So, what is next for the UN and its effort to police the planet? Is a global arms trade treaty possible ? And even if it was possible, would it actually make a difference?

To discuss this, Inside Story, with presenter Hazem Sika, is joined by guests: Paul Holtom, the director of the Arms Transfer programme at the Stockholm International Peace Research Institute; Shashank Joshi, a research fellow at the Royal United Services Institute; and Kaye Stearman, a spokeswoman for the Campaign Against Arms Trade.

[notify textbox-grey]”The trade in arms is legitimate already. I think what it’s doing is just drawing a clear line between those transfers would be unacceptable, and which the UN states, 190 of them, could agree that this was a baseline that could be accepted by them …. The treaty contains three very clear prohibitions, one it should not violate UN arms embargoes; secondly, you should be taking measures to avoid illicit trafficking; and thirdly that it should not be authorising transfers if you have reasonable, good knowledge, that these could be used for violations of international humanitarian law. There are also further previsions in that, where you have to undertake a risk assessment to ensure that you are not going to be supplying arms for serious violations of human rights, gender based violence …. These are things that we don’t have in the global level currently.”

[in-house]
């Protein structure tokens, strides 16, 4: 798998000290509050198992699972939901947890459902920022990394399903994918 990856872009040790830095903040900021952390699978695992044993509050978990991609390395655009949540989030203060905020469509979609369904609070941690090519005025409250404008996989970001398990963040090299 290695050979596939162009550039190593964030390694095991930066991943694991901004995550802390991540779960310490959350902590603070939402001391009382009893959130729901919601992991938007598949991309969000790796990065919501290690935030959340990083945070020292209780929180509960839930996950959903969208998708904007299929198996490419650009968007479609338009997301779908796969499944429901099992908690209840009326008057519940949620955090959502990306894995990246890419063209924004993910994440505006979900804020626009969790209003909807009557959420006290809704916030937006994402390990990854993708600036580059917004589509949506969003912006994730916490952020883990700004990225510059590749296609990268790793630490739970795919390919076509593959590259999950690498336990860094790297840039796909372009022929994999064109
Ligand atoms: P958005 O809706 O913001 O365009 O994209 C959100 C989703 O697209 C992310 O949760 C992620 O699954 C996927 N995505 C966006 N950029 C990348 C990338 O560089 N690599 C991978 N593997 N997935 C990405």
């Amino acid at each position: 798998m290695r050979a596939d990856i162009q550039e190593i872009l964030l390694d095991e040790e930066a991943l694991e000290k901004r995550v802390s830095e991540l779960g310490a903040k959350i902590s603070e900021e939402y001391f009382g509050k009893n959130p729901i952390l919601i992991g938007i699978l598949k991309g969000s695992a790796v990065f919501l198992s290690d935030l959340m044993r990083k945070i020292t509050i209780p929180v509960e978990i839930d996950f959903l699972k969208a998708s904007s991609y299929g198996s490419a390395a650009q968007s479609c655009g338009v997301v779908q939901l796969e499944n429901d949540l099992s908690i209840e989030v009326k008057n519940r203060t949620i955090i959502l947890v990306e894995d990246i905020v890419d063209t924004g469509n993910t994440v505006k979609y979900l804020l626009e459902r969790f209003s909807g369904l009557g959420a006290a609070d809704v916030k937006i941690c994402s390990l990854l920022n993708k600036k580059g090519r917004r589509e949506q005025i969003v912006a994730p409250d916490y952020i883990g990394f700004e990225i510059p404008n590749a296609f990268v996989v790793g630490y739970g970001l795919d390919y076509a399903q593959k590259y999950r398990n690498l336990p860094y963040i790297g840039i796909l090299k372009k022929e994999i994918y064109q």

– Paul Holtom, the director of the Arms Transfer programme at the Stockholm International Peace Research Institute[/notify]


Morning Bell: 3 Reasons the U.N.’s Arms Treaty Is Useless